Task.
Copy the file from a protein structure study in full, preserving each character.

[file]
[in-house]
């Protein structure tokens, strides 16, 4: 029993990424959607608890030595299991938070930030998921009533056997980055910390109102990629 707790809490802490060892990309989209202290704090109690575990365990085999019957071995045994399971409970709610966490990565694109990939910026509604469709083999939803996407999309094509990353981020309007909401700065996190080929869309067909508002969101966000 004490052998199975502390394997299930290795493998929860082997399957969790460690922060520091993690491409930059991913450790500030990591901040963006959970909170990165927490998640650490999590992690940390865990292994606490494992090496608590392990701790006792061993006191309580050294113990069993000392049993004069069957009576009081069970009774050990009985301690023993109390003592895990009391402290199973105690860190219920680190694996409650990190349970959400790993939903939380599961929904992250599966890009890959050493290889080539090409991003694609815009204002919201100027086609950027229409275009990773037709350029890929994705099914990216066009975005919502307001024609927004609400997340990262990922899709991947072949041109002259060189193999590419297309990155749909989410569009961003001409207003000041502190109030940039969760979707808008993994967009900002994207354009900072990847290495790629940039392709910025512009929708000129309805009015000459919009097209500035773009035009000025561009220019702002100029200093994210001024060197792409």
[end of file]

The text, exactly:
[in-house]
């Protein structure tokens, strides 16, 4: 029993990424959607608890030595299991938070930030998921009533056997980055910390109102990629 707790809490802490060892990309989209202290704090109690575990365990085999019957071995045994399971409970709610966490990565694109990939910026509604469709083999939803996407999309094509990353981020309007909401700065996190080929869309067909508002969101966000 004490052998199975502390394997299930290795493998929860082997399957969790460690922060520091993690491409930059991913450790500030990591901040963006959970909170990165927490998640650490999590992690940390865990292994606490494992090496608590392990701790006792061993006191309580050294113990069993000392049993004069069957009576009081069970009774050990009985301690023993109390003592895990009391402290199973105690860190219920680190694996409650990190349970959400790993939903939380599961929904992250599966890009890959050493290889080539090409991003694609815009204002919201100027086609950027229409275009990773037709350029890929994705099914990216066009975005919502307001024609927004609400997340990262990922899709991947072949041109002259060189193999590419297309990155749909989410569009961003001409207003000041502190109030940039969760979707808008993994967009900002994207354009900072990847290495790629940039392709910025512009929708000129309805009015000459919009097209500035773009035009000025561009220019702002100029200093994210001024060197792409």